Extras:
Folks are going to just love the extras included here. While the creditless opening will always go over well, it's the Making Of special, which runs nearly 40 minutes, that will make people grin. Seeing the creators tour Chicago's streets, police academy, shooting range and even an actual gunsmith store is a real treat and their own excitement in doing so shows through. Seeing Sonoda, who is still one of my favorite creators, talk through the origins of the 'cats and their evolution is quite enjoyable, as well as seeing everything else that went into the design of the show, especially in terms of the audio. Much like Club Escaflowne, this is one of those rare extras that U.S. fans usually don't get to see, but absolutely adore.

Content: (please note that content portions of a review may contain spoilers)
Gunsmith Cats is the story of two lovely ladies. Much like other anime that focuses on lovely ladies, there's lots of explosions, guns and bombs around them. The story is set in "modern" Chicago, seemingly in the early 90's. Rally Vincent and "Minnie" May Hopkins run the Gunsmith Cats store where they work on weapons of all kinds. They also do bounty work to help their incomes out.

The show opens with Rally and May taking down a bounty on the run for drug charges. Though he provides little real challenge, his story is the opening to a larger picture. The bounty, John Washington, was actually dodging the baseless drug charges so he could move a huge stash of weapons.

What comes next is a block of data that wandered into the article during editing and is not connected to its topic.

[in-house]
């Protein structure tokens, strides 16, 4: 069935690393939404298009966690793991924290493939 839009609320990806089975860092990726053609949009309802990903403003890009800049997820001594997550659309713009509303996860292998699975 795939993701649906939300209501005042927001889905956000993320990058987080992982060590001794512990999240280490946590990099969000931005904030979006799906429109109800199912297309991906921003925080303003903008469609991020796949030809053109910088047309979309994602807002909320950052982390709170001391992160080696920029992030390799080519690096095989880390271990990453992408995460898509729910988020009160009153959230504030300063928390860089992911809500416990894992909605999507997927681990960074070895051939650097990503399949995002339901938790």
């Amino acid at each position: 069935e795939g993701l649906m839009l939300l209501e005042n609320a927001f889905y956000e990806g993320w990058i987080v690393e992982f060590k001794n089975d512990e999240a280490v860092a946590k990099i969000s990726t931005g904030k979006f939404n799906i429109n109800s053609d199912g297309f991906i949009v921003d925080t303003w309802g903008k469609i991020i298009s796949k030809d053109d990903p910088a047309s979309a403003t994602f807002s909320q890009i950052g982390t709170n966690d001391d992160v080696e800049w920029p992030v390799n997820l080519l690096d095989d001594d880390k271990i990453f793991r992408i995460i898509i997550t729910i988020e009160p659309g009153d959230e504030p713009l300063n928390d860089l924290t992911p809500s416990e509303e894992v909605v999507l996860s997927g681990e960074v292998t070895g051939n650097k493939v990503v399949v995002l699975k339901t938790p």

This brings in your friend and mine, the ATF, or the bureau of Alcohol, Tobacco & Firearms. They send in one of their agents to get Rally and May to help out when Washington escapes again. Well, they use their powers to threaten Rally and May into helping by dangling their licenses to run this particular kind of business. Suffice to say the money sensitive Rally doesn't take kindly to this and only grudgingly helps.

From here the story leads deeper into a series of politics, gun running and former Special Forces agent in the Russian military. That's not to say that those you'd normally expect in Chicago don't show up, and we do get a lot of run ins with the local police.

The show does focus mostly on the primary characters of Rally and May and their plucky friend Becky who helps out with cases. ATF agent Bill works "closely" with the group, though they can't do enough to get away from the trouble he causes, and the Russian assassin makes sure she gets a good amount of screentime in as well.

The show is pretty well paced and plotted, though there's a few moments that drag by a bit, but overall add a lot to the show in full. The three episodes, all that was ever produced, does bring the main story to conclusion so you're not left hanging. The animation is of good OVA level quality with some great fluid animation in areas and a consistent look of quality, especially to those who actually live in areas shown here will attest to.

Is it just me or does the opening sequence remind anyone else of the Cowboy Bebop opening?

Gunsmith Cats was just a sheer joy to watch. We've seen a wide variety of shows over the years and this has always been a favorite for working in a genre that often gets overlooked both in Japan and in US acquisition. The attention to detail that went into the show is high and it shows in the episodes. Gunsmith Cats provided us with 90 minutes of great escapism with style and action that should leave most people happy.

Highly recommended.

Features
Japanese Language,English Language,English Subtitles,Making of Gunsmith Cats Special,Credit Free Opening,Original Trailers

Review Equipment
Toshiba TW40X81 40" HDTV, Pioneer 414 codefree DVD player, Sony STR-DE835 DD/DTS receiver, Monster component cable and Sony speakers.